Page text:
Gunalchéesh, Háw’aa to the Wrangell Cooperative Association, City of Wrangell, and all who attended or participated in the conference – Southeast Alaska tribes, Sun’aq Tribe of Kodiak, Alaska Native Tribal Health Consortium, Alaska Tribal Conservation Alliance, Prince of Wales Consortia, Southeast Alaska Indigenous Transboundary Commission, Southeast Alaska Tribal Ocean Research, Sealaska Haa Aaní, Spruce Root Inc., Lt. Governor Mallott and staff, Alaska Department of Environmental Conservation, Alaska Department of Natural Resources, Natural Resource Conservation Service, U.S Coast Guard, U.S. Environmental Protection Agency, University of Alaska Fairbanks - Alaska Sea Grant Marine Advisory program, Southeast Alaska Watershed Council, Kai Environmental Consulting Services, Wrangell Sentinel, and Coast Alaska.
Tribal Government Symposium
Pictured L-R: Keenan Sanderson, Richard Peterson, Rob Sanderson Jr.
President Richard Peterson, First Vice President (VP) Rob Sanderson Jr., and Emerging Leader Keenan Sanderson attended the 3rd Annual Tribal Governance Symposium in Fairbanks, Alaska November 20-22, 2017. The three-day symposium brought together tribal leaders from across the state to build on knowledge, understanding, and relationships for the advancement of Tribal Governance in Alaska. This year’s theme “Land – Water – Life” underscored the holistic approach towards management that Native cultures exhibit with panel discussions and sessions covering tribal governance, indigenous stewardship, advocacy, advancement of ways of life and being good relatives.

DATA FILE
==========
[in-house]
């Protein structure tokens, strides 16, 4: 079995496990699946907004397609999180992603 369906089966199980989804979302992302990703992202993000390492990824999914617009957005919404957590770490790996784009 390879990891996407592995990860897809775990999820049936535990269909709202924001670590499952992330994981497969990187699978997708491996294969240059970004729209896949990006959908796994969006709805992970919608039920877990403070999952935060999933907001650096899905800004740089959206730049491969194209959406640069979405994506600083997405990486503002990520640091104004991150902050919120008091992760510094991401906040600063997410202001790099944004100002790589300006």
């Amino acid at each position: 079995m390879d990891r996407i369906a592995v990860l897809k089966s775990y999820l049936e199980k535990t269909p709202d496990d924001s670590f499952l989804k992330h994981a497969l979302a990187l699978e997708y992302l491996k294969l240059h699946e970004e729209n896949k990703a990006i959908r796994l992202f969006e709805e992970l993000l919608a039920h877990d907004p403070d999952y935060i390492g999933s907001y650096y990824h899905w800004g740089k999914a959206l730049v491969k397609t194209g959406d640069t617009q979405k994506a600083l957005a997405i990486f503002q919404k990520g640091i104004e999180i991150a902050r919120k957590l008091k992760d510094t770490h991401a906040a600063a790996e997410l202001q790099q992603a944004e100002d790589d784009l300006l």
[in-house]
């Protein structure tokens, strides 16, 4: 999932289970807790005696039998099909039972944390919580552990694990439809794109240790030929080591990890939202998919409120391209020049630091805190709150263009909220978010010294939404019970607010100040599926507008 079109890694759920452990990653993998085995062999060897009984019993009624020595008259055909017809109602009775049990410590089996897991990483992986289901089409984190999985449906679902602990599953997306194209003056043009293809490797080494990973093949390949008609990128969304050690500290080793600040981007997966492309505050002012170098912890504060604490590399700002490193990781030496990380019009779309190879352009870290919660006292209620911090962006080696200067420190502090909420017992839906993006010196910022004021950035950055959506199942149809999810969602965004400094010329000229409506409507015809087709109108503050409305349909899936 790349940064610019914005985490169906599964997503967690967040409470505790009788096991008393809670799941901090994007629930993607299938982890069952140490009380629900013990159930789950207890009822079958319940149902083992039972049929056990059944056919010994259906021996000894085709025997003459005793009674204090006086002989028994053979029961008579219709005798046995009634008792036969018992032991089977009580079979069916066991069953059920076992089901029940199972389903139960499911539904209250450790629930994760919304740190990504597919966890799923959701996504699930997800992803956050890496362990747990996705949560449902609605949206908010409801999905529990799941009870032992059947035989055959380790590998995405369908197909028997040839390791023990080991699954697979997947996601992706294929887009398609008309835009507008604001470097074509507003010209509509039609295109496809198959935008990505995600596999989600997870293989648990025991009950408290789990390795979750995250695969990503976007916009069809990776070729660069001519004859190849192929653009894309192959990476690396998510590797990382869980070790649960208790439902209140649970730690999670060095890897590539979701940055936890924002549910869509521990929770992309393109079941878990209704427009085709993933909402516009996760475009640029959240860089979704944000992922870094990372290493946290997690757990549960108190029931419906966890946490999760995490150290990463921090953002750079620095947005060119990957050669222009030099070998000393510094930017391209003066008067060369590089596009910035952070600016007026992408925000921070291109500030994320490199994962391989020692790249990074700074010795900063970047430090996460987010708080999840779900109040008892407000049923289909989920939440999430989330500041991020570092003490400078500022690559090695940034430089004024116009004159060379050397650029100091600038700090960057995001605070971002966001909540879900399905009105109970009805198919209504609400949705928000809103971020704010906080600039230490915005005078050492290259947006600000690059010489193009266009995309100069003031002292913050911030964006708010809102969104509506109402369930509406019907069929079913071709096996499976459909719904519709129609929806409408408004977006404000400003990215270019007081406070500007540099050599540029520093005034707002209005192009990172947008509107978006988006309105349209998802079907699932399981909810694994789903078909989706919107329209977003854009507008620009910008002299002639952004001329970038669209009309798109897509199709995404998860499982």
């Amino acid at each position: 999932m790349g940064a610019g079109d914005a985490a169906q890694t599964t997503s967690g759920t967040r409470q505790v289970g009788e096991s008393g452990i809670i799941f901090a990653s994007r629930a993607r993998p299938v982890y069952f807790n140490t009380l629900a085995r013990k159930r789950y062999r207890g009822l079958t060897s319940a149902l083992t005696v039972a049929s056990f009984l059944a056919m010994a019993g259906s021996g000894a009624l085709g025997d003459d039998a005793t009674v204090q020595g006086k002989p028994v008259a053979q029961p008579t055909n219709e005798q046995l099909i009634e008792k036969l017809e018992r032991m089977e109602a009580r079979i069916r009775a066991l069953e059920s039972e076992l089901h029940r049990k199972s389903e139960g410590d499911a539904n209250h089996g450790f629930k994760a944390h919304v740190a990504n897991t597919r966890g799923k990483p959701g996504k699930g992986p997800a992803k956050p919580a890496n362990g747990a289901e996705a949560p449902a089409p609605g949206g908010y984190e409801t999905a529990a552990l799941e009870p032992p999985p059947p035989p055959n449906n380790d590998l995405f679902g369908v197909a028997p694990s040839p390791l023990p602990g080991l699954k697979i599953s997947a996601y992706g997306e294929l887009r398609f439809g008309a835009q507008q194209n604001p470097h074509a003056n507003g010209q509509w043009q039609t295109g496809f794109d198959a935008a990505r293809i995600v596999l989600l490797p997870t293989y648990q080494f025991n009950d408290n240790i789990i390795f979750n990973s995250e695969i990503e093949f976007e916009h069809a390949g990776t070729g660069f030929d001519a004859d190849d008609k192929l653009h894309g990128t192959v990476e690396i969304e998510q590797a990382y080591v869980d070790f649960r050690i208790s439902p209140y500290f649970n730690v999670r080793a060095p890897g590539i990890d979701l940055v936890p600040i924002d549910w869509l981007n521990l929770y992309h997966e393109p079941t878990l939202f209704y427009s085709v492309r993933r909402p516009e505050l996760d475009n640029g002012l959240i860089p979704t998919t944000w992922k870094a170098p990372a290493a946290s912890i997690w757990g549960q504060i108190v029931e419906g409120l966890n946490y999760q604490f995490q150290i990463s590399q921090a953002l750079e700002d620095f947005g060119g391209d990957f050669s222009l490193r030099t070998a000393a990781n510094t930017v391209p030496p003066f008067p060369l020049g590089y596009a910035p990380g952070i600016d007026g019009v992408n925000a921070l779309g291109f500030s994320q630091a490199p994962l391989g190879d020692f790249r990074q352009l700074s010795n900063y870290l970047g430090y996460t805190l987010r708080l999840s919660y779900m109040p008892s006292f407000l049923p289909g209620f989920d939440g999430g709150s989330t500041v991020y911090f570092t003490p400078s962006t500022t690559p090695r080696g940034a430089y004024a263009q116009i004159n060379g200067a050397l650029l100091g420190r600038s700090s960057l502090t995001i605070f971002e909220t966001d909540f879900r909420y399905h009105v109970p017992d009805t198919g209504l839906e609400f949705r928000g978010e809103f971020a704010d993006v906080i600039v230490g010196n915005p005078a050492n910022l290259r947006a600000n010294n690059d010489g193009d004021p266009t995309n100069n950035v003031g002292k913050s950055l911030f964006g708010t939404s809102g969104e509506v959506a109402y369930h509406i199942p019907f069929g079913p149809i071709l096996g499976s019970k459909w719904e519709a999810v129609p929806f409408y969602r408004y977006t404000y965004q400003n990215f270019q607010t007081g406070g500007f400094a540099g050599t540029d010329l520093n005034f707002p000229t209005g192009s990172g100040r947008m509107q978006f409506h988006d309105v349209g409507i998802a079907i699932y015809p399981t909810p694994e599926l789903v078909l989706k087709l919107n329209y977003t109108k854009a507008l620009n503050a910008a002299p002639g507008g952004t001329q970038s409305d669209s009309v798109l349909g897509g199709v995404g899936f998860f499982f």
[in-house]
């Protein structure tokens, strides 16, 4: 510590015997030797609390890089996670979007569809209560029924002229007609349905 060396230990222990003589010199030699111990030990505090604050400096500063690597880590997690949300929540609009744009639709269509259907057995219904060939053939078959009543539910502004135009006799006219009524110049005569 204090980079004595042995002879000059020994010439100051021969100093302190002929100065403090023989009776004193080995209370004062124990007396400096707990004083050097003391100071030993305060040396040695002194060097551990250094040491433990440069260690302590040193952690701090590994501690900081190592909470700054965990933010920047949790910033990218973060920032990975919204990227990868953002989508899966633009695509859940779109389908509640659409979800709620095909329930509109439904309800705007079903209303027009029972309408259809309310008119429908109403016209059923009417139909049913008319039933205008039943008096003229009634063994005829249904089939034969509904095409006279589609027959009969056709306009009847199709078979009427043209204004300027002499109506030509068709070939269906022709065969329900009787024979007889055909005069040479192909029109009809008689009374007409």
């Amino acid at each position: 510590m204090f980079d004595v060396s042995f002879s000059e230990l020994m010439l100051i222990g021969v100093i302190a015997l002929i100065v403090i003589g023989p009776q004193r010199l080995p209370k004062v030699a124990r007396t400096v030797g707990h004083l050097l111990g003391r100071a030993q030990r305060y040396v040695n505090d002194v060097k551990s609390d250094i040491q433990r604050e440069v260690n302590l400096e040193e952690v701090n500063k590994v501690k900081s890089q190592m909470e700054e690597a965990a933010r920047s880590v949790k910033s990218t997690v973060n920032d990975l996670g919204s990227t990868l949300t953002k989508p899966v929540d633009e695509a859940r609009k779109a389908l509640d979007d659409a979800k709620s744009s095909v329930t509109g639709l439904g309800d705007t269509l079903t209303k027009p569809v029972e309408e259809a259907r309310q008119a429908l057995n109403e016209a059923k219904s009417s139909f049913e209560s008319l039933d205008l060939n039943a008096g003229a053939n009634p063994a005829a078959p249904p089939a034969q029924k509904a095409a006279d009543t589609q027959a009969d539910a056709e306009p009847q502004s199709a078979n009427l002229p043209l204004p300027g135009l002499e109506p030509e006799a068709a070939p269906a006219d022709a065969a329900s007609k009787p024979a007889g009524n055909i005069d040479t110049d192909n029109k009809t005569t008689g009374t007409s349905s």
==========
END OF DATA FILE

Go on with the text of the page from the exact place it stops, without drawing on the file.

President Peterson participated on the Tribal Governance panel which reviewed the State of Alaska Attorney General’s issued opinion that finally recognizes the sovereignty of Alaska’s 229 tribes and discussed the importance of building partnerships. First VP Sanderson used the opportunity to advocate for Southeast issues and priorities including transboundary mining and the impact on our fisheries. 6